Using innovative methods and participative approaches to ensure our heritage is better recorded, in better condition and better understood, engaging beyond our usual audiences.
Much of our seascape heritage is hidden: from submerged prehistoric landscapes to the amazing mosaic of seabed habitats strewn with shipwrecks. Estimates of the number of wrecks within the seascape area vary widely but are likely to be in excess of 300. Out of sight and out of mind, these forgotten wrecks tell a crucial chapter of the seascape story. From the shipyards of Tyne and Wear and Hartlepool to the devastating loss of life incurred in clearing the vital East Coast War Channels during WWI. The world beneath the waves remains inaccessible for the vast majority of people and requires innovative approaches to reveal the secrets of our seas. SeaScapes seeks to bring this incredible hidden heritage to life.
Our Coast, Our Wildlife
Project Lead: National Trust
A conservation and engagement project to protect and enhance the national heritage of our species-rich habitat along coastal cliffs and slopes. Key project activity will be:
▪ Protecting and enhancing the unique species rich maritime grasslands along our cliff and slope habitat, through habitat improvement
▪ Undertaking wildlife surveys recording key species to increase the knowledge of the invertebrate communities of these cliffs.
▪ Celebrating the importance of this coast for butterflies and moths, increasing the habitat range for important species.
▪ Providing engagement opportunities for local people to increase appreciation, enjoyment and understanding of the unique flora and fauna.
Project Lead: Durham Wildlife Trust
An overarching project which aims to provide opportunities for local people to engage with SeaScapes marine and coastal wildlife through events, activities, wildlife recording groups and citizen science. The project will provide a range of opportunities for people to explore, discover and record the natural heritage of the coast and marine area.
Intertidal Interaction will empower local people to take action to discover, record, monitor and celebrate the natural heritage of the SeaScapes Coast. From cetaceans to crustaceans, fulmars to shellfish, and urchins to invertebrates, there is a natural treasure trove waiting, Intertidal Interaction gives people the keys to unlock these jewels.
Beneath the Waves
Project Lead: Newcastle University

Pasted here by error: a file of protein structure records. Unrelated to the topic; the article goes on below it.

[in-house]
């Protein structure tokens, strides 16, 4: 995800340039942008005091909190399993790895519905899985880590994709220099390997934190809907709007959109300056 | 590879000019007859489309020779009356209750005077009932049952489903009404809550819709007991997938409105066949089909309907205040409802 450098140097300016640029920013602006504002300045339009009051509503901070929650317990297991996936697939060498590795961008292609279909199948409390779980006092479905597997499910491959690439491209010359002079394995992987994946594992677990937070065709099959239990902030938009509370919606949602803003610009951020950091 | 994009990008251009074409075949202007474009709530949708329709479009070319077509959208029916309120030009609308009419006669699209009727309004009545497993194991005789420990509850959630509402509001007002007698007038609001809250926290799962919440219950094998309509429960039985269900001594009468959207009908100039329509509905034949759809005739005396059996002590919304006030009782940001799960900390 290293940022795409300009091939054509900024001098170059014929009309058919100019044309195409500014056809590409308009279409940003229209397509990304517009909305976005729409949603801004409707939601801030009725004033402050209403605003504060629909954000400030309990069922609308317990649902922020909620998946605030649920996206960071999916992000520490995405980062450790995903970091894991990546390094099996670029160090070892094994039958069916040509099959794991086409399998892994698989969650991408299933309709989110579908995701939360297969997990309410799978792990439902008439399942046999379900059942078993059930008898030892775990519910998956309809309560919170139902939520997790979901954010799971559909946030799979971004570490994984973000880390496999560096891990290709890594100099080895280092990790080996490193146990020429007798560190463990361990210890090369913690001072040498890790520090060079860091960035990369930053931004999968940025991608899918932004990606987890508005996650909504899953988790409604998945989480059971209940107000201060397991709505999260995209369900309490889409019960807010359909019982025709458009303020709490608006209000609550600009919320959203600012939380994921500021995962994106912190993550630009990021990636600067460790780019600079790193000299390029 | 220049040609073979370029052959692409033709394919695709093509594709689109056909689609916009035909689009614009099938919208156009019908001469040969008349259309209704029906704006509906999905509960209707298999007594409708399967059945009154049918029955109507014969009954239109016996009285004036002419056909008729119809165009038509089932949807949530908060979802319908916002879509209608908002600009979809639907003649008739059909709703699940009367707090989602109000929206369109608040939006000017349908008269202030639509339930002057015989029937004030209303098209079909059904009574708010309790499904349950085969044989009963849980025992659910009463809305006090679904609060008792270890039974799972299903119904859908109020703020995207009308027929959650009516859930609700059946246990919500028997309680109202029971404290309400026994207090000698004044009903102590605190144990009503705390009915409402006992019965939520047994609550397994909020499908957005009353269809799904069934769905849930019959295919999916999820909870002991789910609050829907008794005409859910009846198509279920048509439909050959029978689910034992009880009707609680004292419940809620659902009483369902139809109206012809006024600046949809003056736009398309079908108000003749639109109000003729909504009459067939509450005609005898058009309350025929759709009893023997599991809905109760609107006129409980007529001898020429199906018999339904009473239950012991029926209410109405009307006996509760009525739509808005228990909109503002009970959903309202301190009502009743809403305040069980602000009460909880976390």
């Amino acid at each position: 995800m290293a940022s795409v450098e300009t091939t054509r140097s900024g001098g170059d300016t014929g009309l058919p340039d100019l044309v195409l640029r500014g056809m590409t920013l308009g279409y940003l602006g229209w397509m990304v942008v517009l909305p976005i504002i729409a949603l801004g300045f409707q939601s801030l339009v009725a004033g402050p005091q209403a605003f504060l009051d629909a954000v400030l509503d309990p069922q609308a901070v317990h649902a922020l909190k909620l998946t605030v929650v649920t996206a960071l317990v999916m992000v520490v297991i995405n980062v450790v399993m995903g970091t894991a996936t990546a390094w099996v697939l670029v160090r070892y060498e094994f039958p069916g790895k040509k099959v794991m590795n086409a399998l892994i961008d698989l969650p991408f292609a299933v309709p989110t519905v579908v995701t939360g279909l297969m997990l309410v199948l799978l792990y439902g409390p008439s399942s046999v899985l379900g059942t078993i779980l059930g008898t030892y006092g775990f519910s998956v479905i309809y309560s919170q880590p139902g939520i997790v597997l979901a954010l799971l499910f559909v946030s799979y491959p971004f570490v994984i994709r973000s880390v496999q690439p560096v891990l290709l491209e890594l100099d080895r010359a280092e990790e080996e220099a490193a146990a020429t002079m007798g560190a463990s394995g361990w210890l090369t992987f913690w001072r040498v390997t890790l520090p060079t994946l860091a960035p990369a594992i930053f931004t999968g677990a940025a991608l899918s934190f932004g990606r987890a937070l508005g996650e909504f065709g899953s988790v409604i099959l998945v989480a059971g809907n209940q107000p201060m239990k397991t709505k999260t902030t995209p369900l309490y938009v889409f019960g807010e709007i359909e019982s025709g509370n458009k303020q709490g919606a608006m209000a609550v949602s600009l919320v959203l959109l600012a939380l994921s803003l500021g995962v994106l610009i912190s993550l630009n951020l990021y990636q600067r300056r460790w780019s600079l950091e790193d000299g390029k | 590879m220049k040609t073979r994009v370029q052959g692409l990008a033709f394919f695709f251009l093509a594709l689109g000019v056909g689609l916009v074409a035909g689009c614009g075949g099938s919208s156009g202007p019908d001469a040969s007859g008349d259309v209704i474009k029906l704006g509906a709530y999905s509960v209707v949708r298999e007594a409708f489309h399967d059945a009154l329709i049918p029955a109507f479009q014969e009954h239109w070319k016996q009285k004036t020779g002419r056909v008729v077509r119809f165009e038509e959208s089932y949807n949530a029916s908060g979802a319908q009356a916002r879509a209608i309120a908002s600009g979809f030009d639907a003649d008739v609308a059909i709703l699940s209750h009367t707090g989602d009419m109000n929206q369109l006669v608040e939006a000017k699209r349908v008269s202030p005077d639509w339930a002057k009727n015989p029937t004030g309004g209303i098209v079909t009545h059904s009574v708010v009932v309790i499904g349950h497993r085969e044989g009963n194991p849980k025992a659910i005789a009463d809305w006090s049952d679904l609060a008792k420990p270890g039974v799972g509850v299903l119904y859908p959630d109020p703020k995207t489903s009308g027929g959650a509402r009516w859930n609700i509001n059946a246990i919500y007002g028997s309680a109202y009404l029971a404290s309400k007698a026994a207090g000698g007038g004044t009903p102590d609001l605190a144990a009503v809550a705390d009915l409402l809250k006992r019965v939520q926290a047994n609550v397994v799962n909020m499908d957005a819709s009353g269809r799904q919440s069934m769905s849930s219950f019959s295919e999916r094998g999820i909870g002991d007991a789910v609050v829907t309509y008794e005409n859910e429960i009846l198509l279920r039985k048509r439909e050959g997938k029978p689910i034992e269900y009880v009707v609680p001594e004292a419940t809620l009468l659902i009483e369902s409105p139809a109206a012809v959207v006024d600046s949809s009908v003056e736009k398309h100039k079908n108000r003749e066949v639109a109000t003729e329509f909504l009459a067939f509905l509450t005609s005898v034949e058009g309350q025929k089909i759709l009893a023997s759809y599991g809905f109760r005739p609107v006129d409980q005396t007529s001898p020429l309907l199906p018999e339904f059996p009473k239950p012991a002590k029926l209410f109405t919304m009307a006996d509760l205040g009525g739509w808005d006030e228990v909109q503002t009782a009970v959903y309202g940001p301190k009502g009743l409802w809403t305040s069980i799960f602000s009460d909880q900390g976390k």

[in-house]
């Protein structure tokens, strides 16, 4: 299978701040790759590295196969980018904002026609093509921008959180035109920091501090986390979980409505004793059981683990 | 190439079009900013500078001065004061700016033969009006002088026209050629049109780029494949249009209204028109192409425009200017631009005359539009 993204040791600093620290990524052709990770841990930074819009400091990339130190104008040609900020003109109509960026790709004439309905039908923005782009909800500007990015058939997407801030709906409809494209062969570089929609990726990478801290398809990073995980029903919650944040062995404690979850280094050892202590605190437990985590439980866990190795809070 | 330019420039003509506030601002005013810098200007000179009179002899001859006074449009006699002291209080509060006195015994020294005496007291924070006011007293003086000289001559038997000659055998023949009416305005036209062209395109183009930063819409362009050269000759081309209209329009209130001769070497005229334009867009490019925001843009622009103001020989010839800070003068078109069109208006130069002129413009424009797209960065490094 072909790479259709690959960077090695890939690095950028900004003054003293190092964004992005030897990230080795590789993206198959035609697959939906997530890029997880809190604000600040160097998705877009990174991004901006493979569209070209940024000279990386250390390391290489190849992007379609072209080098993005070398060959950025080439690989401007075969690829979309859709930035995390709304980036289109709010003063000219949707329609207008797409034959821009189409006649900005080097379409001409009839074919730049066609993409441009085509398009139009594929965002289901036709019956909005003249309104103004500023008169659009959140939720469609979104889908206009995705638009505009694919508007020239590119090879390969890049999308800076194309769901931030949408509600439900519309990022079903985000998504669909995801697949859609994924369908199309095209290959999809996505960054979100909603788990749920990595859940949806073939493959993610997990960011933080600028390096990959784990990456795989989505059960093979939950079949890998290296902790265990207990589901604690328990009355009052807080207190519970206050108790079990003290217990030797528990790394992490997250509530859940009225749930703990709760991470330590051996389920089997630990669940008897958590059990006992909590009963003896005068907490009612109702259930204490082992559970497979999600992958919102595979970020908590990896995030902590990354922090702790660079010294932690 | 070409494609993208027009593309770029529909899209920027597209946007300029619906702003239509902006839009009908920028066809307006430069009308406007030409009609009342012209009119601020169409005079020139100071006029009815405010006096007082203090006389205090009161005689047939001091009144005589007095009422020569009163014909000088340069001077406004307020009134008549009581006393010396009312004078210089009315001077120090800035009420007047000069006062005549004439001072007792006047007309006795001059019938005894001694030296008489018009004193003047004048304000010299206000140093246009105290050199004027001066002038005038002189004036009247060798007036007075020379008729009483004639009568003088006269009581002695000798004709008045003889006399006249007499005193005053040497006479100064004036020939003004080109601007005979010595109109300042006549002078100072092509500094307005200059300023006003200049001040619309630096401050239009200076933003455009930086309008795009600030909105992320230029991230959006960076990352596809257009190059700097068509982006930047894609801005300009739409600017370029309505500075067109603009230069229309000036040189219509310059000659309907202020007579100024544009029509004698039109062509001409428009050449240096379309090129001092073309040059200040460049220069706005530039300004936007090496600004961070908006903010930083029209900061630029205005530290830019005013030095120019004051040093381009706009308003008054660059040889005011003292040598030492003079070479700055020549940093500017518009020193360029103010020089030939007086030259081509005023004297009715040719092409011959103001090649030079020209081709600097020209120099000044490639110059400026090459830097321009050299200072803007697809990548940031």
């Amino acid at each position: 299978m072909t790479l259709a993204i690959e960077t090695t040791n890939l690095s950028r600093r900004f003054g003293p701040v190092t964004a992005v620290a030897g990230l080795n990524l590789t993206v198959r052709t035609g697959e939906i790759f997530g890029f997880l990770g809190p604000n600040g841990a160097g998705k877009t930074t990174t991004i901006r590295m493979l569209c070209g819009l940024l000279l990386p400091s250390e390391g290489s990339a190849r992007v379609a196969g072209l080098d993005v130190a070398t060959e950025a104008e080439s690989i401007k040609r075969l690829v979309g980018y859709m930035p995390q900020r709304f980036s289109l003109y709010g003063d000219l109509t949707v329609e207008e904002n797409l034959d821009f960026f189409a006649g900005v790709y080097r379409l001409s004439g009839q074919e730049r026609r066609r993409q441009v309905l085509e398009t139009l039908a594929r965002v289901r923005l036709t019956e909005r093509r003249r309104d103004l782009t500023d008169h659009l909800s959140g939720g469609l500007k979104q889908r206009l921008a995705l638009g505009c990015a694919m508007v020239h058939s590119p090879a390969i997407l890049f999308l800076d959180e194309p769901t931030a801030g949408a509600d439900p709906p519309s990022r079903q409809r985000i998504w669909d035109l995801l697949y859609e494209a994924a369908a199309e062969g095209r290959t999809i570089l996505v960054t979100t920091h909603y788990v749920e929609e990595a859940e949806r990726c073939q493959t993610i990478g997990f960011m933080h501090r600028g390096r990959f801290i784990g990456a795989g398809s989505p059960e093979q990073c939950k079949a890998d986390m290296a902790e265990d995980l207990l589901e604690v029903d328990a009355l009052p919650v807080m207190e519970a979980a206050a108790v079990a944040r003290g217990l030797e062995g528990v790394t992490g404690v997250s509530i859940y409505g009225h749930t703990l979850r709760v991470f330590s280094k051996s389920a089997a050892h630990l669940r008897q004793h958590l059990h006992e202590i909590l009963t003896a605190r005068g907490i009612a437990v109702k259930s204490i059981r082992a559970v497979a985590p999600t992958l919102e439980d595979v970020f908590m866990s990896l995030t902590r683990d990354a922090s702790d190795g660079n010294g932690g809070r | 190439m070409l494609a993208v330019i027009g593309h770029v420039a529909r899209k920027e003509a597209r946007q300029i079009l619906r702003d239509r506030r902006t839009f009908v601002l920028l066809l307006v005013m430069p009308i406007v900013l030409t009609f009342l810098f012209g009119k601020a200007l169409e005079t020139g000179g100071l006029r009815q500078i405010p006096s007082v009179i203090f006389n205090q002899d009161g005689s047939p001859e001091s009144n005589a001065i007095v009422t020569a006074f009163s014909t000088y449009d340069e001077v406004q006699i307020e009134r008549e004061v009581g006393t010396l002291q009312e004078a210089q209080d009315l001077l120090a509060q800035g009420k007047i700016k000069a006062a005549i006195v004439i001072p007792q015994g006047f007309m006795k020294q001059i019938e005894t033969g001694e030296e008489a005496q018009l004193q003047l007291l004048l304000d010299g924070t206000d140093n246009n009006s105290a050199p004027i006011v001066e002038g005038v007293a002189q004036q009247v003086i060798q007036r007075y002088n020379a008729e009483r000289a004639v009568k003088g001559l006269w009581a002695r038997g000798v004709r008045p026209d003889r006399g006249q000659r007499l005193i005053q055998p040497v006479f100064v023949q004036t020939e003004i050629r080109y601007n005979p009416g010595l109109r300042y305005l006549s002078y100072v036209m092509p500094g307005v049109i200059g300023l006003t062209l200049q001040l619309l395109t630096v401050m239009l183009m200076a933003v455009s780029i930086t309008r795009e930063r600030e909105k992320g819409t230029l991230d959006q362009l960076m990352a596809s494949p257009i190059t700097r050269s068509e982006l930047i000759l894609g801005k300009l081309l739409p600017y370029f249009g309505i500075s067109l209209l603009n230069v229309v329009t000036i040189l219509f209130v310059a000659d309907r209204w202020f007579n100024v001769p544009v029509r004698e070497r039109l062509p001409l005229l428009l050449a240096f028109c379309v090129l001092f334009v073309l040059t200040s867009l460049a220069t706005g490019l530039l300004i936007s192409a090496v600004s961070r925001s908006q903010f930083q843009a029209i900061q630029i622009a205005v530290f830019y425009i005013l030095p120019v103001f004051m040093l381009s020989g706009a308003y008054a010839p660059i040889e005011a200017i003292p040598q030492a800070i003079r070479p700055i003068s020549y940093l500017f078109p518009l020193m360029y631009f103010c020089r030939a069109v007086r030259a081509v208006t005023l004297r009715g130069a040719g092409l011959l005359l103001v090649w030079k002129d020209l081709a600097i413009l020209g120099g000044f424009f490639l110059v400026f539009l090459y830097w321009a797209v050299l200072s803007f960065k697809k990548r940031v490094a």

Using immersive activity, this project aims to reveal the hidden heritage (natural and maritime), bringing it to audiences previously not capable of accessing this world beneath the waves.
It will create opportunities for our local communities and new visitors to interact and experience the marine environment, both physically and virtually, to increase appreciation, enjoyment and promote an understanding of our seascape, while enhancing the capacity of existing underwater explorers to appreciate multiple dimensions of their marine heritage.
This project will address both natural and cultural heritage streams, building capacity in each by encouraging divers to find out more about 1) the wrecks they dive and their history and 2) the natural habitats at local dive sites and the species that inhabit them; both encouraging ownership of and advocacy for the marine environment.
Wave Basin Battery
Project Lead: City of Sunderland
The Wave Basin Battery is Grade 2 listed and adjacent to the old South Pier in Sunderland Harbour. This project will clear vegetation, consolidate and make safe the existing structure.
The Battery was built between 1859-60 by the War Office as one of several coastal batteries constructed during this period in response to the fear of a French invasion. Others in the immediate area include the Heugh Battery at Hartlepool and the Lighthouse Battery, together with the refortification of the 18th-century Abbs Battery at Roker.
Project lead: Newcastle University
Food habits are always changing. Some practices have become less common (certain traditions like eating wild birds’ eggs are now illegal, whilst others seem to be fading away, for example, winkles/willicks and whelks were a common food until just a few years ago). A few food practices have even been lost completely (for example, the North-East would once have had its own seaweed eating traditions but these can now only be imagined). Still other dietary habits have been gained (from Viking techniques for smoking fish to Japanese uses for seaweed the food we eat is influenced by the people who have come to live here).
Foodscapes is a research project with three strands: Food Heritage, Food Today and Food Futures. We are investigating the changing coastal food practices, folklore and traditions of individuals, families, communities and industries all along our coast. Whether that is catching, gathering, preparing or eating fish, shellfish, shore plants or even seaweed we want to hear your stories and experiences to add to our food atlas of the region. We hope that together we can write the next chapter for our foodscape – celebrating, protecting, maintaining and respecting our communities, our food, and our shores and seas.